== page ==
Should You Be Screened For Depression?

Should You Be Screened For Depression?

The U.S. Preventive Task Force says there is new evidence to support adults over the age of 18 be screened for depression as part of routine healthcare, especially pregnant and postpartum women Dr. Jennifer Gentile, medical director of behavioral health for Amwell, zeroes in on the new guidelines and how telehealth services like Amwell play a role in addressing this national mental health concern.

What are your thoughts on the new depression screening guidelines presented by the U.S. Preventive Task Force?
Every year, 15 million people in the United States have depression. That’s more than 7% of the population. This panel of experts has provided a green light for clinicians to broach the topic of depression with their patients, and that in itself is a huge step in the right direction.

What is a depression screening?
A depression screening is a simple, 10-question survey that asks patients to check descriptions that best describe their feelings.  The grading system gives us an idea of the patient’s emotional stability at that time.  We look for depressive symptoms such as low mood, low energy, hopelessness, helplessness or suicidality and take into account how long the patient has experience those symptoms.

Can a depression screening be conducted via telehealth?
Telehealth is very well suited for a depression screening, among other mental health care concerns. Before logging on to see a therapist on Amwell, you can think about your own mental health history and think about what you want to share with your therapist. This may include: periods of sadness in your life, what treatment goals you would like to accomplish through your therapy experience. On a practical level, make sure you are in a private area where you can talk about things and get yourself settled to have a 45 minute conversation on what you’d like to talk about.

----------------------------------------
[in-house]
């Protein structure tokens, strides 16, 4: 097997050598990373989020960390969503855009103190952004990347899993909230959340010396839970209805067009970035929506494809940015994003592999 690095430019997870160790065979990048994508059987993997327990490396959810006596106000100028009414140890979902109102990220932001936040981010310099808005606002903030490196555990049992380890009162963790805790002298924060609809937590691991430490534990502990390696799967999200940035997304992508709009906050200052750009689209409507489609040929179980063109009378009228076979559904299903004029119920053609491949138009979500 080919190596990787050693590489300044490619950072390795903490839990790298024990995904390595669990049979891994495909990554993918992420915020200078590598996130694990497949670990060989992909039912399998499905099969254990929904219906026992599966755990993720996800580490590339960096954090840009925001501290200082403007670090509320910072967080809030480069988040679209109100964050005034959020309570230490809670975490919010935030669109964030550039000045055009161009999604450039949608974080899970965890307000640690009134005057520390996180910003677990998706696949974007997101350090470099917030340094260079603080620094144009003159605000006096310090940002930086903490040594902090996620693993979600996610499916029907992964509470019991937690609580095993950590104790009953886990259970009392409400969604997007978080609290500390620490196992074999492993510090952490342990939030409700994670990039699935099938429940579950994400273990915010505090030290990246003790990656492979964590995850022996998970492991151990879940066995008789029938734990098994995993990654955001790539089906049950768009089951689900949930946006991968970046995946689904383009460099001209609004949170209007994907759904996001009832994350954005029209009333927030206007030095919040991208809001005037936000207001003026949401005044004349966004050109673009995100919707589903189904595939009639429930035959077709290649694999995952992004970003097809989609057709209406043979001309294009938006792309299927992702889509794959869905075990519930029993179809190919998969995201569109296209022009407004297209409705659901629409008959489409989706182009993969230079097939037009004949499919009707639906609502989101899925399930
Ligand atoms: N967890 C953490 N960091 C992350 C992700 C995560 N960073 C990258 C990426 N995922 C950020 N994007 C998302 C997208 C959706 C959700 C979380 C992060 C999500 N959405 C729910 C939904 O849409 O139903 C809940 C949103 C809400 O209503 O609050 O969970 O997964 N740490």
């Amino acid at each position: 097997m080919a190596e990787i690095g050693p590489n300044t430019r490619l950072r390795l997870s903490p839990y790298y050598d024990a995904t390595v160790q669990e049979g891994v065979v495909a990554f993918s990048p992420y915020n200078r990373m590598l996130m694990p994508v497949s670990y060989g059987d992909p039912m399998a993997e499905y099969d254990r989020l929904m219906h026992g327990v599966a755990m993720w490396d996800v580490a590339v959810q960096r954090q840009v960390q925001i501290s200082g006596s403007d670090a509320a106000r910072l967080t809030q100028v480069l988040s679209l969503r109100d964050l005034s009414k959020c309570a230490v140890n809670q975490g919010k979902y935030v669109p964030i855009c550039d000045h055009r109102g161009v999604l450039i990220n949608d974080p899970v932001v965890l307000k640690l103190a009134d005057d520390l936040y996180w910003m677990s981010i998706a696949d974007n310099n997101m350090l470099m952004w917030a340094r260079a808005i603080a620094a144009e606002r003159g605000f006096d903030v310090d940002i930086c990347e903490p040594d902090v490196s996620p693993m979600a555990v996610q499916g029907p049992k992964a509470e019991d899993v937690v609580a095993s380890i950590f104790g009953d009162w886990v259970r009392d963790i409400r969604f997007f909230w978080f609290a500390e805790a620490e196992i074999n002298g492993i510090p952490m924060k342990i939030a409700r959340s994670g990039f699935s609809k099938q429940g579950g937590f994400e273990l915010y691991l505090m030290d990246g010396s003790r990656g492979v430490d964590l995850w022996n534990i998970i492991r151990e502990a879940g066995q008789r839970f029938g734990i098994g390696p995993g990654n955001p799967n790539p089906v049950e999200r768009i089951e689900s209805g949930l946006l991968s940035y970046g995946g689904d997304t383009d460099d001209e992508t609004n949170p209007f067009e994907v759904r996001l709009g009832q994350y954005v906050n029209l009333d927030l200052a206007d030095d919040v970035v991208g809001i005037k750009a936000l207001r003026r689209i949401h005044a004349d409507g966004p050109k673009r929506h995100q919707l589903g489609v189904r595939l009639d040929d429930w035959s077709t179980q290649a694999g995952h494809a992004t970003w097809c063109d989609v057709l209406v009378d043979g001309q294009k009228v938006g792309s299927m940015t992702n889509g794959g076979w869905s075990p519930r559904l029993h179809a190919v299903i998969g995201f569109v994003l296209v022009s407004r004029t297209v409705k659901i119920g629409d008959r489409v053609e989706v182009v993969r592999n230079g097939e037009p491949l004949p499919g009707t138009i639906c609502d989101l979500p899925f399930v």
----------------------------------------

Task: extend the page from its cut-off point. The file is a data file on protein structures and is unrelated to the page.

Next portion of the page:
These recommendations indicate that women, in particular, should be screened during their pregnancy and after birth. Why is that?
We know that 20% of all women will have some sort of depressive episode during their lifetime, and new research has shown that as 1 in 7 women suffer from postpartum depression, even though it far too often is dismissed as “the blues”.  Some women enter pregnancy with some signs of depression, without even talking with a healthcare provider about it.  A woman’s life changes dramatically when she has a child; pregnancy is a joyous moment, but it also brings along a high level of stress. We know if we can intervene early with treatment, overall attachment and bonding improves between mother and child, ultimately laying the foundation for the child’s healthy and social development.

The conversation about increasing mental health care in the United States is prevalent. Are you concerned that these guidelines might be recommending services the mental health care infrastructure in the United States might to be able to deliver?
We have to have the ability to deliver those services. This is where telehealth services, like Amwell, come into play.  We recognize that just saying “yes” to see a therapist is a huge step for people, but seeing a psychologist via telehealth can make that decision easier.  Just having fewer barriers makes it a lot easier for someone to seek care. Seeing a psychologist via telehealth allows you to have your therapy session in private, at the location of your choosing, and at the time of your choosing. As a provider, being able to see the patient in their own environment can be helpful in making treatment recommendations and truly understanding what's going on.  Depression is an illness as real and debilitating as a broken leg or an infection. It requires treatment, and we know when people are treated sooner, they get better quickly.

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